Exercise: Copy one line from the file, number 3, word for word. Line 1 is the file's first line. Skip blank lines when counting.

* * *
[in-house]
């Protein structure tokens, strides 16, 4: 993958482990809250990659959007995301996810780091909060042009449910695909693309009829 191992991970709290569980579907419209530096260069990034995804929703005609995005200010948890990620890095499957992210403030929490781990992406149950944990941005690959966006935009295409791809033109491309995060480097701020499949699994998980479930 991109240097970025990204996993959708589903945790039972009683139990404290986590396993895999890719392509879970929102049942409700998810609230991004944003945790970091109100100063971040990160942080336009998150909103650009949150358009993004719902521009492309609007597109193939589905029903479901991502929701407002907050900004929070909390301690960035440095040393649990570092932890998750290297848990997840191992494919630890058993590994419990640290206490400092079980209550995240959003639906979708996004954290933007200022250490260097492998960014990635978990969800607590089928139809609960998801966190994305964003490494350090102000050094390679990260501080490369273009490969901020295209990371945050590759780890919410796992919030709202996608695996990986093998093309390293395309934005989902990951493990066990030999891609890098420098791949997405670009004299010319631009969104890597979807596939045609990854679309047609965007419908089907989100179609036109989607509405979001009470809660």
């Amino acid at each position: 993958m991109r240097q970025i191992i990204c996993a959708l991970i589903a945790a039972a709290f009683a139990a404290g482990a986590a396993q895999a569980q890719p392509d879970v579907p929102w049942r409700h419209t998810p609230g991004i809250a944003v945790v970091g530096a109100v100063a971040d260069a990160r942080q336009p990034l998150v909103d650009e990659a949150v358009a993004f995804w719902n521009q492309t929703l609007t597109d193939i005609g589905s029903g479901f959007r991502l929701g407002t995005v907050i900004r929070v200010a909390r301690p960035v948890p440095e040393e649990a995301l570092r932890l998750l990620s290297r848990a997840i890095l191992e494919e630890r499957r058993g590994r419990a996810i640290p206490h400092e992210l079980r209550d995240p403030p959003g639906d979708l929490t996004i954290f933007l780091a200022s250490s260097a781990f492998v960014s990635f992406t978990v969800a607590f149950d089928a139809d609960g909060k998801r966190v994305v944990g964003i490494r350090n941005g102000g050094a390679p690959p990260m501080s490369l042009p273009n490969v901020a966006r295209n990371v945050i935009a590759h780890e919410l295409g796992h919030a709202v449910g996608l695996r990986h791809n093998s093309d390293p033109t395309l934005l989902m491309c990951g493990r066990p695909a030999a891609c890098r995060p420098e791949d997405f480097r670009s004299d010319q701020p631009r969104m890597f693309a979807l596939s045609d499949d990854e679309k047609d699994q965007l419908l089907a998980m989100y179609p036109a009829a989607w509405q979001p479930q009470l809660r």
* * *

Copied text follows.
């Amino acid at each position: 993958m991109r240097q970025i191992i990204c996993a959708l991970i589903a945790a039972a709290f009683a139990a404290g482990a986590a396993q895999a569980q890719p392509d879970v579907p929102w049942r409700h419209t998810p609230g991004i809250a944003v945790v970091g530096a109100v100063a971040d260069a990160r942080q336009p990034l998150v909103d650009e990659a949150v358009a993004f995804w719902n521009q492309t929703l609007t597109d193939i005609g589905s029903g479901f959007r991502l929701g407002t995005v907050i900004r929070v200010a909390r301690p960035v948890p440095e040393e649990a995301l570092r932890l998750l990620s290297r848990a997840i890095l191992e494919e630890r499957r058993g590994r419990a996810i640290p206490h400092e992210l079980r209550d995240p403030p959003g639906d979708l929490t996004i954290f933007l780091a200022s250490s260097a781990f492998v960014s990635f992406t978990v969800a607590f149950d089928a139809d609960g909060k998801r966190v994305v944990g964003i490494r350090n941005g102000g050094a390679p690959p990260m501080s490369l042009p273009n490969v901020a966006r295209n990371v945050i935009a590759h780890e919410l295409g796992h919030a709202v449910g996608l695996r990986h791809n093998s093309d390293p033109t395309l934005l989902m491309c990951g493990r066990p695909a030999a891609c890098r995060p420098e791949d997405f480097r670009s004299d010319q701020p631009r969104m890597f693309a979807l596939s045609d499949d990854e679309k047609d699994q965007l419908l089907a998980m989100y179609p036109a009829a989607w509405q979001p479930q009470l809660r």